Why Historical Fiction Works Better on Television Than in Literature


James McBride is having a great year, especially since taking home the National Book Award for his novel The Good Lord Bird last month. Up against heavyweights like Thomas Pynchon and critical darlings such as Rachel Kushner and George Saunders, the book, whose plot follows a 12-year-old slave after John Brown kills his master, was hailed as a surprise winner (although we weren’t that shocked). But many of the award’s past recipients (E.L. Doctrow’s 1986 novel World’s Fair, Charles Frazier’s 1997 winner Cold Mountain, Lily Tuck’s 2004 winner The News From Paraguay) are novels rooted in history, some of which fictionalize real-life characters and events.

Yet if you were to do a poll of fiction readers how many of them would list a work of historical fiction among their favorite novels to come out in the last decade? Save for Hillary Mantel’s Thomas Cromwell trilogy (which includes the Man Booker winners Wolf Hall and Bring Up The Bodies), the historical novel remains an under-appreciated subgenre in literary circles.

Song Yet Sung, McBride’s 2008 historical novel about a runaway slave who experiences prophetic visions, hardly received the acclaim it deserved upon publication. That book had to wait a few years until the right conditions existed for people to come around to it: the combination of McBride’s well-deserved recent success and television networks scrambling to deliver the next great period drama.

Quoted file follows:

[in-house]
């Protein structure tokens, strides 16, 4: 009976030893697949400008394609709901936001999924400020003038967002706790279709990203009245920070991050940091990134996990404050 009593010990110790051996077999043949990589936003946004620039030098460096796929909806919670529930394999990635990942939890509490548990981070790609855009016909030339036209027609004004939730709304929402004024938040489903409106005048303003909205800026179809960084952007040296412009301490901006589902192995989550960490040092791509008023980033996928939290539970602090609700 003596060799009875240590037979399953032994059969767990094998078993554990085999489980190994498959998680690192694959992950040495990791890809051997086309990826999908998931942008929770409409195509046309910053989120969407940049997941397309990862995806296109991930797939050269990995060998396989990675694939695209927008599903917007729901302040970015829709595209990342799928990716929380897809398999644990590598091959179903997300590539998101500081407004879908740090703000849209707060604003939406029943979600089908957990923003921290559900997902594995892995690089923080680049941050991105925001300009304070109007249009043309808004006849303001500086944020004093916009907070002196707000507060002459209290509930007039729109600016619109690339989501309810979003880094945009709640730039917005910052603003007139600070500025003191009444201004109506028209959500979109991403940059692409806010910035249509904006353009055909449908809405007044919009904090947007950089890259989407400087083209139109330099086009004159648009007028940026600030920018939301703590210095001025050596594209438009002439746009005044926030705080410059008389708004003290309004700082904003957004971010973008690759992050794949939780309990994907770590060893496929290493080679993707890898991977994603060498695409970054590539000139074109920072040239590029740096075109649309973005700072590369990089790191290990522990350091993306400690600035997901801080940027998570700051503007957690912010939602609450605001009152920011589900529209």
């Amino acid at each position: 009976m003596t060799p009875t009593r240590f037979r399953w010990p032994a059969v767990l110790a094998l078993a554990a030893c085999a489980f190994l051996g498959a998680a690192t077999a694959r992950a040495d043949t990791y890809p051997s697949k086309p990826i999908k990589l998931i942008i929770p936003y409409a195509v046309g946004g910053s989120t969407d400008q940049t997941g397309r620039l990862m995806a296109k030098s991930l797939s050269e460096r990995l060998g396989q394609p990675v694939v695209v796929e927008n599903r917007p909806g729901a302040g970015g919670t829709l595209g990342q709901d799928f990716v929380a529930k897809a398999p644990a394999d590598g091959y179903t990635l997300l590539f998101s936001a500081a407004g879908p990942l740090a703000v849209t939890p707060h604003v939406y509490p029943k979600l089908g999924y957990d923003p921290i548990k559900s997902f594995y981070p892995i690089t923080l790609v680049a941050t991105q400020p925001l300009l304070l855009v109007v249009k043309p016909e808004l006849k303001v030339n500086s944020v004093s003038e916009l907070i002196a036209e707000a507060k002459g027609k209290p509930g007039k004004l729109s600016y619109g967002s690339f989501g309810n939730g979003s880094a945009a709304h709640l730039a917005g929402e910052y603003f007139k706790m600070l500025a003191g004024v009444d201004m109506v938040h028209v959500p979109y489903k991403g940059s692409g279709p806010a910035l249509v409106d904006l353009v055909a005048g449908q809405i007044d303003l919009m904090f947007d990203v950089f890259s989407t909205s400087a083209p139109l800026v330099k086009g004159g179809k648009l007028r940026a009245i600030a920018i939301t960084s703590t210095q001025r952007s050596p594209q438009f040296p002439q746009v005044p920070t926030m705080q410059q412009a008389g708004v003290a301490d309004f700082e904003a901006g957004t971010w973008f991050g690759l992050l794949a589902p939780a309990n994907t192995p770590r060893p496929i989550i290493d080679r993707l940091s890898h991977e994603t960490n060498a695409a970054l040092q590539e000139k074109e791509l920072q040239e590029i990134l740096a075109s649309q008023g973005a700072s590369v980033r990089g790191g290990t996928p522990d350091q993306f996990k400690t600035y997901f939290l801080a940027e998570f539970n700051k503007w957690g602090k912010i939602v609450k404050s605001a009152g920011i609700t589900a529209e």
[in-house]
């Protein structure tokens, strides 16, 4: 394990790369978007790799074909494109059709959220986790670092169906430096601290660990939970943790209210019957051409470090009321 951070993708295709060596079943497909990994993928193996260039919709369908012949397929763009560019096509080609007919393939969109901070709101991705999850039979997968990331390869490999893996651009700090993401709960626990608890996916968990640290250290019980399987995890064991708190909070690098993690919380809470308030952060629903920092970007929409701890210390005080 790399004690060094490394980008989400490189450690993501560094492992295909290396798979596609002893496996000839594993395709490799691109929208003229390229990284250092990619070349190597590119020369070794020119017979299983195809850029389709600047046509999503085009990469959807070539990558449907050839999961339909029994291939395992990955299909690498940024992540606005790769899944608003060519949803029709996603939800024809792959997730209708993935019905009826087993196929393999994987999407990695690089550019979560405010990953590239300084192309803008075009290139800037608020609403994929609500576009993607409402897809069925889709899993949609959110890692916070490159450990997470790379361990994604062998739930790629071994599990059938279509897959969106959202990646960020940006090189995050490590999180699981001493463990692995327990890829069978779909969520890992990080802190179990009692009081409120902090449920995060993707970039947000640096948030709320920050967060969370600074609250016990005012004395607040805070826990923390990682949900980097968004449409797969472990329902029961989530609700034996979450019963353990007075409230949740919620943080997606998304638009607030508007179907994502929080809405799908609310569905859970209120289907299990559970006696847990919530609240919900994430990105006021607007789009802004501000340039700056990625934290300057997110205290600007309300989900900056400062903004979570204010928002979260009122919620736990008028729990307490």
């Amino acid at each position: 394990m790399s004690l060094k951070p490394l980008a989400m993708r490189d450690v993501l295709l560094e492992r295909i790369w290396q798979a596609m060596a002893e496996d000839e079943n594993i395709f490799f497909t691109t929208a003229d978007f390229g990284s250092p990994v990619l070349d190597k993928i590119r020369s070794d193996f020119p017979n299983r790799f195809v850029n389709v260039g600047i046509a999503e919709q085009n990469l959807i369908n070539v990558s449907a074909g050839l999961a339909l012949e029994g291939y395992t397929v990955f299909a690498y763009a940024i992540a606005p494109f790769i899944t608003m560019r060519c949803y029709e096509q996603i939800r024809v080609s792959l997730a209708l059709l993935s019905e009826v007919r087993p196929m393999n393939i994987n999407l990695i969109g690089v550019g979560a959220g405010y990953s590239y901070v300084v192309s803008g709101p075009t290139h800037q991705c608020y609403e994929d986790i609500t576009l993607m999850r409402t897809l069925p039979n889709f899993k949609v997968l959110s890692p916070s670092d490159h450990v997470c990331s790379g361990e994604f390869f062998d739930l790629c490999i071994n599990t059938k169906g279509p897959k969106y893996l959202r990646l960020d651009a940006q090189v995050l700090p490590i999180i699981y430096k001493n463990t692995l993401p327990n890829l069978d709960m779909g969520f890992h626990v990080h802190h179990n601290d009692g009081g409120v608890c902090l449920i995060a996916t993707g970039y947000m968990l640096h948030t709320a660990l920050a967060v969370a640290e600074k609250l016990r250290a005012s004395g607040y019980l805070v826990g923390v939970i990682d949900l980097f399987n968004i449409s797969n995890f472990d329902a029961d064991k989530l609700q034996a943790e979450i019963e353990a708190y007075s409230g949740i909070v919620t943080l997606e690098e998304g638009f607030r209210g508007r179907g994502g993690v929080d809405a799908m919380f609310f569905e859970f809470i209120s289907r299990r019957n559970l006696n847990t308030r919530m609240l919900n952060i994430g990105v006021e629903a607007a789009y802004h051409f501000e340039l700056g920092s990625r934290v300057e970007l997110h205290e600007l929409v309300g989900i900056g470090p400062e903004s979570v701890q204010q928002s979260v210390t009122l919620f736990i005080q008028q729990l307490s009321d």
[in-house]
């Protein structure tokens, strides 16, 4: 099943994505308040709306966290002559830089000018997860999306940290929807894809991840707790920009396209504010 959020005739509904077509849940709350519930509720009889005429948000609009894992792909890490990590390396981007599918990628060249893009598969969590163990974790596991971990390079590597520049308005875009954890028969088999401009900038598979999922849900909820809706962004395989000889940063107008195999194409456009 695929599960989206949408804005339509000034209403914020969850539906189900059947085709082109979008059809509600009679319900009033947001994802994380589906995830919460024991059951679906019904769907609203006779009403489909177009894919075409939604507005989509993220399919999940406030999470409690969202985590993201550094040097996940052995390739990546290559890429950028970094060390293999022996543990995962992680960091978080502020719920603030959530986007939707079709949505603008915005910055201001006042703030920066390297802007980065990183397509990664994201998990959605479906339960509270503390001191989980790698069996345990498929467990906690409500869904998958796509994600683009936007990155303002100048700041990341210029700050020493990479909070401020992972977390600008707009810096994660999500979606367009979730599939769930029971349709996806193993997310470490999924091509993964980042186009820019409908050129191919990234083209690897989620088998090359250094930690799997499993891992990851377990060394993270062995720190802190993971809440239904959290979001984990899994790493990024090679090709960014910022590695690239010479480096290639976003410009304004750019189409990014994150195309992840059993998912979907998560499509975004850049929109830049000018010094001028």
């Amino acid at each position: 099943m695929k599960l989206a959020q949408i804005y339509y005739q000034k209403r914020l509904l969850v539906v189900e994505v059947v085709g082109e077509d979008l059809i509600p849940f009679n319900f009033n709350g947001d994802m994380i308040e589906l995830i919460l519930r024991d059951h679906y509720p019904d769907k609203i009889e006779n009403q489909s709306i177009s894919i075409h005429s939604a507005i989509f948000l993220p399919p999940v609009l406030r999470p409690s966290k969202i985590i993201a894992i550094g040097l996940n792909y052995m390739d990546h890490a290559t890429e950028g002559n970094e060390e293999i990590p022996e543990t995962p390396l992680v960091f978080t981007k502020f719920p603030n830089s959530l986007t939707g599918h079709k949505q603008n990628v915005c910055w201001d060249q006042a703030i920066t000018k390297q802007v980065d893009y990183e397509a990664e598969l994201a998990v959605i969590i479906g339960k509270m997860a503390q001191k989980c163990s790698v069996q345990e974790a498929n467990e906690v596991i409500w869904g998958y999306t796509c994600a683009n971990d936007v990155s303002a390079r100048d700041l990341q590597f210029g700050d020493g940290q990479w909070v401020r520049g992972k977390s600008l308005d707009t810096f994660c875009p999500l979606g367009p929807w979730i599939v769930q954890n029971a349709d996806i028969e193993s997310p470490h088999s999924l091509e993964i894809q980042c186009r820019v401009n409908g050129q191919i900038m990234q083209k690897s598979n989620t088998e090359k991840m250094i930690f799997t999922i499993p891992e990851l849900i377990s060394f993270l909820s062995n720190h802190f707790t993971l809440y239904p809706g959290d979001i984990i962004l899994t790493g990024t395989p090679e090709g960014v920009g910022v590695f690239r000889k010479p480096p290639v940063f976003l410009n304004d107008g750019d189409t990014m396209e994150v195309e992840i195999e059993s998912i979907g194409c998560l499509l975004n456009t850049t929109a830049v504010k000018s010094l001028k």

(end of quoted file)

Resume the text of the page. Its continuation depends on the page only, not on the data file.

The popularity of shows like Boardwalk Empire, The Tudors, and especially Mad Men and Downtown Abbey has proven that stories set in the past make for great TV — the British have known for decades and still excel at to this day; along with Downton, historical shows such as Mr. Selfridge, Call the Midwife, and The Hour have crossed the ocean into American homes, to great acclaim. Now American producers are starting to catch on that this is a formula that works — and McBride’s oeuvre is the latest beneficiary of the trend, with the announcement of FX’s forthcoming The Code, a miniseries based on Song Yet Sung.

Why are we so much more enthusiastic about historical fiction when we see it on TV (or in film)? It’s rare for a book to evoke a bygone time and place as fully as visual media can. The all-time greatest work of historical fiction, Leo Tolstoy’s War and Peace, did it; Mantel does it; and McBride, too, has shown his strength in crafting an intriguing and engrossing story with history as the fabric that ties it all together. But, without the visual aids of costumes, sets, and actors to rely on, the average historical novel is at a disadvantage compared to the average historical TV show: Would Don Draper be such an iconic character if we couldn’t see the figure he cuts in a suit and hat? Could any author write the Dowager Countess better than Dame Maggie Smith plays her?